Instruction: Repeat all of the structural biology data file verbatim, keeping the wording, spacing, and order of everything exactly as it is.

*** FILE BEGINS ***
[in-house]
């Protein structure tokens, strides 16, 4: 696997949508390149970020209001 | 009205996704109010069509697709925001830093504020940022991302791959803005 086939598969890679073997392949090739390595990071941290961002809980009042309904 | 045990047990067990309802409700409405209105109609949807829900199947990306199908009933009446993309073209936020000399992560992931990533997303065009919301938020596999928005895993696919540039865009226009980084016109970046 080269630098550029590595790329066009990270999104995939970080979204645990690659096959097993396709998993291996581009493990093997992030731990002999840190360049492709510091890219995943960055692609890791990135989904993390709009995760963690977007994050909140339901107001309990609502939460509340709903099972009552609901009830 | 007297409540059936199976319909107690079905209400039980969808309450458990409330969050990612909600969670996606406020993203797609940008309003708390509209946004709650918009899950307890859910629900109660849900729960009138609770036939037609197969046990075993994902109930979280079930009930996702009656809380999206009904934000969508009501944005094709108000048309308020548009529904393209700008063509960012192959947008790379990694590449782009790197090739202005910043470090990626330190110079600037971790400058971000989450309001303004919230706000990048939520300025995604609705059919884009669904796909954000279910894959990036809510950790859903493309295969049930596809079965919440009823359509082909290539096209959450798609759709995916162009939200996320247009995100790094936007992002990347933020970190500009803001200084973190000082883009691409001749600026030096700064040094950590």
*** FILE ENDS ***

[in-house]
């Protein structure tokens, strides 16, 4: 696997949508390149970020209001 | 009205996704109010069509697709925001830093504020940022991302791959803005 086939598969890679073997392949090739390595990071941290961002809980009042309904 | 045990047990067990309802409700409405209105109609949807829900199947990306199908009933009446993309073209936020000399992560992931990533997303065009919301938020596999928005895993696919540039865009226009980084016109970046 080269630098550029590595790329066009990270999104995939970080979204645990690659096959097993396709998993291996581009493990093997992030731990002999840190360049492709510091890219995943960055692609890791990135989904993390709009995760963690977007994050909140339901107001309990609502939460509340709903099972009552609901009830 | 007297409540059936199976319909107690079905209400039980969808309450458990409330969050990612909600969670996606406020993203797609940008309003708390509209946004709650918009899950307890859910629900109660849900729960009138609770036939037609197969046990075993994902109930979280079930009930996702009656809380999206009904934000969508009501944005094709108000048309308020548009529904393209700008063509960012192959947008790379990694590449782009790197090739202005910043470090990626330190110079600037971790400058971000989450309001303004919230706000990048939520300025995604609705059919884009669904796909954000279910894959990036809510950790859903493309295969049930596809079965919440009823359509082909290539096209959450798609759709995916162009939200996320247009995100790094936007992002990347933020970190500009803001200084973190000082883009691409001749600026030096700064040094950590």